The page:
Wildlife Camera traps were deployed with the intention of capturing images of animals that are accessing the newly burnt area following the implementation of a prescribed burn at the Dobies Bight property, which is owned by the Casino Boolangle Local Aboriginal Land Council. The key objective was to get some images of the koala population that are known to be in this area, we were happily surprised to find that a mother koala and joey were photographed coming and going from the site only three days after the burn was held.

Minyumai IPA ranger Daniel Gomes found koala claw markings on a tree during the pre-fire wildlife assessment so the camera trap was strategically located near close by. The Dobies Bight property is an island of critical habitat for many threatened species which is surrounded by fragmented pockets of native vegetation and vast areas of cleared farmland. This refuge is locally important to the population of koalas as it provides food, shelter and a safe place to live. The images also provide evidence that the population is breeding.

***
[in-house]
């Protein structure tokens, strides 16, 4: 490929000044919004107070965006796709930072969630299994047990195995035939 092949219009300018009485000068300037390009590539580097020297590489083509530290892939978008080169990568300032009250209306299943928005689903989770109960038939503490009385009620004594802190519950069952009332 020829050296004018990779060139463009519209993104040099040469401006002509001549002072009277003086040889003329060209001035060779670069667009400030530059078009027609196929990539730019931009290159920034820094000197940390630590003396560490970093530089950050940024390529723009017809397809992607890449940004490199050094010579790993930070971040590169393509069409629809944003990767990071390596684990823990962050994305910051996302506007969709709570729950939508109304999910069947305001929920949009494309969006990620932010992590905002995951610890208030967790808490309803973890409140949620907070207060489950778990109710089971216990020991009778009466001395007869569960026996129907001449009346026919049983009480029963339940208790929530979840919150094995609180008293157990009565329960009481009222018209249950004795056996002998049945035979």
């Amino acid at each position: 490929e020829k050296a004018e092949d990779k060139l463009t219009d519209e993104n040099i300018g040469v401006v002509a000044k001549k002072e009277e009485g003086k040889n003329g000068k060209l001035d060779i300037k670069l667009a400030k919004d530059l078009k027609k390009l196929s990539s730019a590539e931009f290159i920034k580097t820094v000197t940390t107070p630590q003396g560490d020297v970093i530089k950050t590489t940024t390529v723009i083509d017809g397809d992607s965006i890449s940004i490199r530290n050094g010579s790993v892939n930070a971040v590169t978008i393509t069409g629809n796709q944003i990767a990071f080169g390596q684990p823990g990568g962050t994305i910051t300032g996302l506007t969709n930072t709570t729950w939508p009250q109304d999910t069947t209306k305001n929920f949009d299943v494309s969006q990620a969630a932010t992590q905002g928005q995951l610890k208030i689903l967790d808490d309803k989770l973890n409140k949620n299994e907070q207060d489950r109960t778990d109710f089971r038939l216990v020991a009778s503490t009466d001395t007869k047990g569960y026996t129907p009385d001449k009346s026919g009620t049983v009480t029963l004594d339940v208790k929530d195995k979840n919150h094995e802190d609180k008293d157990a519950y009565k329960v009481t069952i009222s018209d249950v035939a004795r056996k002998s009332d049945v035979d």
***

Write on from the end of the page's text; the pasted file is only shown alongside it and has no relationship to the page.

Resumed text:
Koala scar on tree, and scat found on the Dobies Bight property

The results were better than anyone expected. A mother and her joey were photographed one morning around 9am moving away from the tree. The same koala and her baby were then recorded around 3am the following morning, returning back along the path she had travelled. These are wonderful results for the rangers and property owners as they indicate that the koalas have not left the area and are already moving across the property so soon after the burn. The removal of woody weeds such as lantana through the application of herbicide and then burning provides Koalas and other species with better access to food and habitat trees and also allows for regeneration of native species.


Koala and joey moving through Dobies Bight property three days after the hazard reduction burn.


Koala and her joey coming back through the property, early in the morning the following day.